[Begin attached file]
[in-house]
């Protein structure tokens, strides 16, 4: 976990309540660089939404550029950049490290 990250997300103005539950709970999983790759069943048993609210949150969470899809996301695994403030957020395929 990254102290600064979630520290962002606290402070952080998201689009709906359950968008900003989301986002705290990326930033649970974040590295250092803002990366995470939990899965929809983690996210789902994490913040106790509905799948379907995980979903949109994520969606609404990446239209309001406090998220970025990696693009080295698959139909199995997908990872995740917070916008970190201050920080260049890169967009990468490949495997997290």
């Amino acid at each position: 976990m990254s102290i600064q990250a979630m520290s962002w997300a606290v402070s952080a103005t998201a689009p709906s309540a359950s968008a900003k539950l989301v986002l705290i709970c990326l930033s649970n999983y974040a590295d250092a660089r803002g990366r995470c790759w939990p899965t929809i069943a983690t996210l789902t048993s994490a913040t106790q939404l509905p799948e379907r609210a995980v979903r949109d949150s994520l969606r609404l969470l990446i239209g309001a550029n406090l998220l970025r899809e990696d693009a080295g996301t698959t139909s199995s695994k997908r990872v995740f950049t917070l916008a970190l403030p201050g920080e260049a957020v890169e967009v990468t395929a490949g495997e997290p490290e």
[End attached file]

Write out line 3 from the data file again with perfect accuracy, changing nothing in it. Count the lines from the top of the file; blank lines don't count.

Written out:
């Amino acid at each position: 976990m990254s102290i600064q990250a979630m520290s962002w997300a606290v402070s952080a103005t998201a689009p709906s309540a359950s968008a900003k539950l989301v986002l705290i709970c990326l930033s649970n999983y974040a590295d250092a660089r803002g990366r995470c790759w939990p899965t929809i069943a983690t996210l789902t048993s994490a913040t106790q939404l509905p799948e379907r609210a995980v979903r949109d949150s994520l969606r609404l969470l990446i239209g309001a550029n406090l998220l970025r899809e990696d693009a080295g996301t698959t139909s199995s695994k997908r990872v995740f950049t917070l916008a970190l403030p201050g920080e260049a957020v890169e967009v990468t395929a490949g495997e997290p490290e």